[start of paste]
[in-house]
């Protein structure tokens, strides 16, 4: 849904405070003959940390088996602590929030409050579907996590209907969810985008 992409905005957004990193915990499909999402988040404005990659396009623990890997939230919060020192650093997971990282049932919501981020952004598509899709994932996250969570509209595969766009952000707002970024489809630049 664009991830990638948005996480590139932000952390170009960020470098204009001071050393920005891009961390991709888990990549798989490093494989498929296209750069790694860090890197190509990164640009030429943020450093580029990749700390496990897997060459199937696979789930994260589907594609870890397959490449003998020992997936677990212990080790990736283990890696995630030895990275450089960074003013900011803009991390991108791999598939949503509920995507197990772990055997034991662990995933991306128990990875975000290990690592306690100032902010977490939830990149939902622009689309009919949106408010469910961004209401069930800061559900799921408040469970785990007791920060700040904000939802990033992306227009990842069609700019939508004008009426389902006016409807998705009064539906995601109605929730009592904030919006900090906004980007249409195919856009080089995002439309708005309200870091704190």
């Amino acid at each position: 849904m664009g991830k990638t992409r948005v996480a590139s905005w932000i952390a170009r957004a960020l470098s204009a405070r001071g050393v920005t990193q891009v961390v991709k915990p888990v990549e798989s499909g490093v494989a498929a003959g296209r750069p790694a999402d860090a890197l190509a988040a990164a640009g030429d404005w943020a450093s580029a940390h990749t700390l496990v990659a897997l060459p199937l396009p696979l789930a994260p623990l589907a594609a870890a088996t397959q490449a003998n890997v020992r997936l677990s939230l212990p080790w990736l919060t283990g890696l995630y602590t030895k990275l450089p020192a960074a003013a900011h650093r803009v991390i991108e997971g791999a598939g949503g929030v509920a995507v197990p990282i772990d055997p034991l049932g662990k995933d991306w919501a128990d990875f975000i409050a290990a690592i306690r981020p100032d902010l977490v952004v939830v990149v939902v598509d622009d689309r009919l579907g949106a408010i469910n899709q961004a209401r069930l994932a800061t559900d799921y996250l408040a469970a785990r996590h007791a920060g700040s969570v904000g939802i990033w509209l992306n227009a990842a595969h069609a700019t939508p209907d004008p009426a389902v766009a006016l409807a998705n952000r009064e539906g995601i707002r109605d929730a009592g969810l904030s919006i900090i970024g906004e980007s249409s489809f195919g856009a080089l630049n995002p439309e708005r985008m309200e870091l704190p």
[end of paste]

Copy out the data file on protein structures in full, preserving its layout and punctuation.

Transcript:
[in-house]
């Protein structure tokens, strides 16, 4: 849904405070003959940390088996602590929030409050579907996590209907969810985008 992409905005957004990193915990499909999402988040404005990659396009623990890997939230919060020192650093997971990282049932919501981020952004598509899709994932996250969570509209595969766009952000707002970024489809630049 664009991830990638948005996480590139932000952390170009960020470098204009001071050393920005891009961390991709888990990549798989490093494989498929296209750069790694860090890197190509990164640009030429943020450093580029990749700390496990897997060459199937696979789930994260589907594609870890397959490449003998020992997936677990212990080790990736283990890696995630030895990275450089960074003013900011803009991390991108791999598939949503509920995507197990772990055997034991662990995933991306128990990875975000290990690592306690100032902010977490939830990149939902622009689309009919949106408010469910961004209401069930800061559900799921408040469970785990007791920060700040904000939802990033992306227009990842069609700019939508004008009426389902006016409807998705009064539906995601109605929730009592904030919006900090906004980007249409195919856009080089995002439309708005309200870091704190």
């Amino acid at each position: 849904m664009g991830k990638t992409r948005v996480a590139s905005w932000i952390a170009r957004a960020l470098s204009a405070r001071g050393v920005t990193q891009v961390v991709k915990p888990v990549e798989s499909g490093v494989a498929a003959g296209r750069p790694a999402d860090a890197l190509a988040a990164a640009g030429d404005w943020a450093s580029a940390h990749t700390l496990v990659a897997l060459p199937l396009p696979l789930a994260p623990l589907a594609a870890a088996t397959q490449a003998n890997v020992r997936l677990s939230l212990p080790w990736l919060t283990g890696l995630y602590t030895k990275l450089p020192a960074a003013a900011h650093r803009v991390i991108e997971g791999a598939g949503g929030v509920a995507v197990p990282i772990d055997p034991l049932g662990k995933d991306w919501a128990d990875f975000i409050a290990a690592i306690r981020p100032d902010l977490v952004v939830v990149v939902v598509d622009d689309r009919l579907g949106a408010i469910n899709q961004a209401r069930l994932a800061t559900d799921y996250l408040a469970a785990r996590h007791a920060g700040s969570v904000g939802i990033w509209l992306n227009a990842a595969h069609a700019t939508p209907d004008p009426a389902v766009a006016l409807a998705n952000r009064e539906g995601i707002r109605d929730a009592g969810l904030s919006i900090i970024g906004e980007s249409s489809f195919g856009a080089l630049n995002p439309e708005r985008m309200e870091l704190p």